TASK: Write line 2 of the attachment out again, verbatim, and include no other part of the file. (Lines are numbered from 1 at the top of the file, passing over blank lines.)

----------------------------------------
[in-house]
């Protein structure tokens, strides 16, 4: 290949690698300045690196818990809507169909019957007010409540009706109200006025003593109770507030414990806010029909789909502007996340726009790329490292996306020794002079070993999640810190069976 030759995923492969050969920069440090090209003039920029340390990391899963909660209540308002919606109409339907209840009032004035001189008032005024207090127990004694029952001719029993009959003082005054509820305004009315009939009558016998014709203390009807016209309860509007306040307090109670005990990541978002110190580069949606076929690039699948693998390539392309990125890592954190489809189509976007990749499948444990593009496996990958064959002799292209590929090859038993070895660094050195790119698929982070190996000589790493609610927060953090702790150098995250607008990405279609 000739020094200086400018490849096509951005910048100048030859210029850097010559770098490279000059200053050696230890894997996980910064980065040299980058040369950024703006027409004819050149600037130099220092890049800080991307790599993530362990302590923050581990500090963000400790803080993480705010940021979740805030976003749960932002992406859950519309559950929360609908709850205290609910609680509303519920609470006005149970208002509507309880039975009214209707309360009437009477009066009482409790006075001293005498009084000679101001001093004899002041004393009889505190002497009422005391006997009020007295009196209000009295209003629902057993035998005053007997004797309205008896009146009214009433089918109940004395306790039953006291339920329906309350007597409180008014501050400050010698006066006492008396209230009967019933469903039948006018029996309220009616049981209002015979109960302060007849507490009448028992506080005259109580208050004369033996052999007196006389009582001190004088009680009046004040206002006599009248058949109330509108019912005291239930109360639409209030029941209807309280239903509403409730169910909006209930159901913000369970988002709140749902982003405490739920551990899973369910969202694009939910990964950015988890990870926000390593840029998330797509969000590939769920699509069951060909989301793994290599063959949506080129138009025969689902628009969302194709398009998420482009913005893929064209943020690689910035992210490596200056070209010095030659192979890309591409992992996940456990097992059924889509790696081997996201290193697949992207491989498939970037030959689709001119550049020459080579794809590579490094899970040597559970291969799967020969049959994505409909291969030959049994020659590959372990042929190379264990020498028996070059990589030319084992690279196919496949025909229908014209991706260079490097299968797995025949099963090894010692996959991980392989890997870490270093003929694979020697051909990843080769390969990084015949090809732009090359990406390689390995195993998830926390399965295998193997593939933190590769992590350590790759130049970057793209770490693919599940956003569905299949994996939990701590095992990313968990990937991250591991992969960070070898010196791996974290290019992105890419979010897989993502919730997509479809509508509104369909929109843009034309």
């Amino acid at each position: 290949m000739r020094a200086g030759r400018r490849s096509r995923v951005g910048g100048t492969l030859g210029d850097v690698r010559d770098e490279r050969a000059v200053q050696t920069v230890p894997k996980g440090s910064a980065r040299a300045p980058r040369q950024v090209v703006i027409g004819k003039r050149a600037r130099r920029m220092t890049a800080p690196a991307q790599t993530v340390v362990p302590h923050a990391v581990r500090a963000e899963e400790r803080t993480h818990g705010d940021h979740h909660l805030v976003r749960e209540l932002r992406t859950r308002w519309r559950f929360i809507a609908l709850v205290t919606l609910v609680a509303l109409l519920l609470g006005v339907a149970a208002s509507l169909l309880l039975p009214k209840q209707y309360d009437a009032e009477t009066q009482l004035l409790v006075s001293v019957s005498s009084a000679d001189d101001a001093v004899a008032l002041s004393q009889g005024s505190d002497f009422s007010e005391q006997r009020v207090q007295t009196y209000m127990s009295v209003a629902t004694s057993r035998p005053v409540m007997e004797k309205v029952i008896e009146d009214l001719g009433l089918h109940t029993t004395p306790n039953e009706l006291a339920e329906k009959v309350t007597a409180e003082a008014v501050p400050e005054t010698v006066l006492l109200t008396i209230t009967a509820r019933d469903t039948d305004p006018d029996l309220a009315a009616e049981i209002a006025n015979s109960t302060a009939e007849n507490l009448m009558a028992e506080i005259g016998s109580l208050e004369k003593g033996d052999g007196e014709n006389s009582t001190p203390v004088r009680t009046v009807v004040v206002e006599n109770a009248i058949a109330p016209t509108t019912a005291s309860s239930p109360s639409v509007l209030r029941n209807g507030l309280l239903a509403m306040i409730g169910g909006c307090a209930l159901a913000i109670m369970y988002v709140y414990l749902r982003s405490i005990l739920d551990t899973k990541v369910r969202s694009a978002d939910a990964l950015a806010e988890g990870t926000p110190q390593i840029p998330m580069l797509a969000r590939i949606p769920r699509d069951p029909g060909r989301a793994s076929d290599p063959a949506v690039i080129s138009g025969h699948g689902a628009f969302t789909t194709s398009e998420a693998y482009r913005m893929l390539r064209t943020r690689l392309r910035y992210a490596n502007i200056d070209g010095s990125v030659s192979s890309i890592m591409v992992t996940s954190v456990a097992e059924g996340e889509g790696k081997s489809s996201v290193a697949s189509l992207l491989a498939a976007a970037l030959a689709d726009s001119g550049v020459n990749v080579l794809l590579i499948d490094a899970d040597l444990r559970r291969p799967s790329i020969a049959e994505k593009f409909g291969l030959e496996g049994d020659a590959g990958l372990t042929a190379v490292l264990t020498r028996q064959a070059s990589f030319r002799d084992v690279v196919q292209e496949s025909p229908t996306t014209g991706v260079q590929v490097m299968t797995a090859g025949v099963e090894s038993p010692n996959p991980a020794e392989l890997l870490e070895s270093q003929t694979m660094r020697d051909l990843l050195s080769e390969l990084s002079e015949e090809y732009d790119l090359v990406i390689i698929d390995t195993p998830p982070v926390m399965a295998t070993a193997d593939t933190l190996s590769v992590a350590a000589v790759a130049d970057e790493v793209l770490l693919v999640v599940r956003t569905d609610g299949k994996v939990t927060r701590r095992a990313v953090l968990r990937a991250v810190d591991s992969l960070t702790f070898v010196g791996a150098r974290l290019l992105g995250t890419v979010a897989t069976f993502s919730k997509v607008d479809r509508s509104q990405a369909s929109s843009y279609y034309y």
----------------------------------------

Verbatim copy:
């Protein structure tokens, strides 16, 4: 290949690698300045690196818990809507169909019957007010409540009706109200006025003593109770507030414990806010029909789909502007996340726009790329490292996306020794002079070993999640810190069976 030759995923492969050969920069440090090209003039920029340390990391899963909660209540308002919606109409339907209840009032004035001189008032005024207090127990004694029952001719029993009959003082005054509820305004009315009939009558016998014709203390009807016209309860509007306040307090109670005990990541978002110190580069949606076929690039699948693998390539392309990125890592954190489809189509976007990749499948444990593009496996990958064959002799292209590929090859038993070895660094050195790119698929982070190996000589790493609610927060953090702790150098995250607008990405279609 000739020094200086400018490849096509951005910048100048030859210029850097010559770098490279000059200053050696230890894997996980910064980065040299980058040369950024703006027409004819050149600037130099220092890049800080991307790599993530362990302590923050581990500090963000400790803080993480705010940021979740805030976003749960932002992406859950519309559950929360609908709850205290609910609680509303519920609470006005149970208002509507309880039975009214209707309360009437009477009066009482409790006075001293005498009084000679101001001093004899002041004393009889505190002497009422005391006997009020007295009196209000009295209003629902057993035998005053007997004797309205008896009146009214009433089918109940004395306790039953006291339920329906309350007597409180008014501050400050010698006066006492008396209230009967019933469903039948006018029996309220009616049981209002015979109960302060007849507490009448028992506080005259109580208050004369033996052999007196006389009582001190004088009680009046004040206002006599009248058949109330509108019912005291239930109360639409209030029941209807309280239903509403409730169910909006209930159901913000369970988002709140749902982003405490739920551990899973369910969202694009939910990964950015988890990870926000390593840029998330797509969000590939769920699509069951060909989301793994290599063959949506080129138009025969689902628009969302194709398009998420482009913005893929064209943020690689910035992210490596200056070209010095030659192979890309591409992992996940456990097992059924889509790696081997996201290193697949992207491989498939970037030959689709001119550049020459080579794809590579490094899970040597559970291969799967020969049959994505409909291969030959049994020659590959372990042929190379264990020498028996070059990589030319084992690279196919496949025909229908014209991706260079490097299968797995025949099963090894010692996959991980392989890997870490270093003929694979020697051909990843080769390969990084015949090809732009090359990406390689390995195993998830926390399965295998193997593939933190590769992590350590790759130049970057793209770490693919599940956003569905299949994996939990701590095992990313968990990937991250591991992969960070070898010196791996974290290019992105890419979010897989993502919730997509479809509508509104369909929109843009034309």